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Perl can escape the Lisp Curse

Mark Gardner
I help professional Perl developers to engineer modern, disciplined applications in the cloud.
Originally published at phoenixtrap.com on ・2 min read

Ten years ago Rudolf Winestock wrote The Lisp Curse, an essay that “attempt[ed] to reconcile the power of the Lisp programming language with the inability of the Lisp community to reproduce their pre-AI Winter achievements.”

His conclusion? The power and expressiveness of Lisp have conspired to keep its developers individually productive, but collectively unable to organize their work into complete, standardized, well-documented, ‑tested, and ‑maintained packages that they could coalesce into interoperable and widely-adopted solutions. Everything from object systems to types to asynchronous non-blocking programming and concurrency is up for grabs and has multiple competing implementations.

These social effects have doomed Lisp to also-ran status in an industry where “employers much prefer that workers be fungible, rather than maximally productive.” Free tooling support has lagged; although Emacs can be hacked endlessly to do anything, there is no out-of-the-box integrated development environment or batteries-included defaults to immediately ease new programmers into their job.

Does this all sound familiar to Perl developers?

Perl is renowned for its expressive capabilities , enshrined in the TIMTOWTDI (There Is More Than One Way To Do It) design principle. Stories abound of the productivity achieved by Perl programmers stitching together modules from CPAN with their own code. Select an object system (or don’t), maybe throw in an exception handler (or don’t), and you too can have a codebase that fellow developers critique for not following their favored techniques. Meanwhile, managers are struggling to fill the rest of the team with new programmers looking for IDE support and finding only a grab-bag of Vim extensions.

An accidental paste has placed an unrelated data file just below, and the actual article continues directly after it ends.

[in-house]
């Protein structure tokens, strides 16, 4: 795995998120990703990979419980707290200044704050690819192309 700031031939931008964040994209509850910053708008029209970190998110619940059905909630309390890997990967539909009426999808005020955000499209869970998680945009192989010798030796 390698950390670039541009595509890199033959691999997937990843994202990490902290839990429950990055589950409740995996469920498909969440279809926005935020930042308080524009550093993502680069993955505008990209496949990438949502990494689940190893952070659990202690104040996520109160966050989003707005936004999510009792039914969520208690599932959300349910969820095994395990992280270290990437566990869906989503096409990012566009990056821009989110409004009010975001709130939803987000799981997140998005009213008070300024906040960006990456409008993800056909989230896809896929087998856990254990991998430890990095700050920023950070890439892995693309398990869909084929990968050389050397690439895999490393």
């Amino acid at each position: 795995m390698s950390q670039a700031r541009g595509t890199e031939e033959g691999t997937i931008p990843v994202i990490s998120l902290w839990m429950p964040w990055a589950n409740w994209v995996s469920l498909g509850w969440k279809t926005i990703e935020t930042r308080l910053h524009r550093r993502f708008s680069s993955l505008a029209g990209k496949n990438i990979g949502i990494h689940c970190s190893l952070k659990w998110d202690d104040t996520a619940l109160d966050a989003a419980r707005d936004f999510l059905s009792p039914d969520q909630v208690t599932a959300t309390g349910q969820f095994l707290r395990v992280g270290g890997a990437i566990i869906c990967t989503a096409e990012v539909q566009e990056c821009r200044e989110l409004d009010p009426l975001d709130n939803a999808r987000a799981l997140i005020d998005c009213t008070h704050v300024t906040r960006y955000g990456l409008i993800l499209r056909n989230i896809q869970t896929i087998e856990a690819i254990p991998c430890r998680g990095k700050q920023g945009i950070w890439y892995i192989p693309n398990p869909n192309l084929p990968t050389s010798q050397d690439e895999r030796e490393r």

But there’s hope.

Perl has started incorporating features expected of modern programming languages into its core while making room for further experimentation via CPAN. The Language Server Protocol (from Microsoft of all places!) has enabled Perl IDE features in text editors to boost productivity for new and experienced developers alike. And there’s a pilot Request For Comment process for further improvements.

These efforts point to a future where Perl’s expressive strength is married with sensible defaults and features without breaking backward compatibility. Maybe the curse can be overcome.

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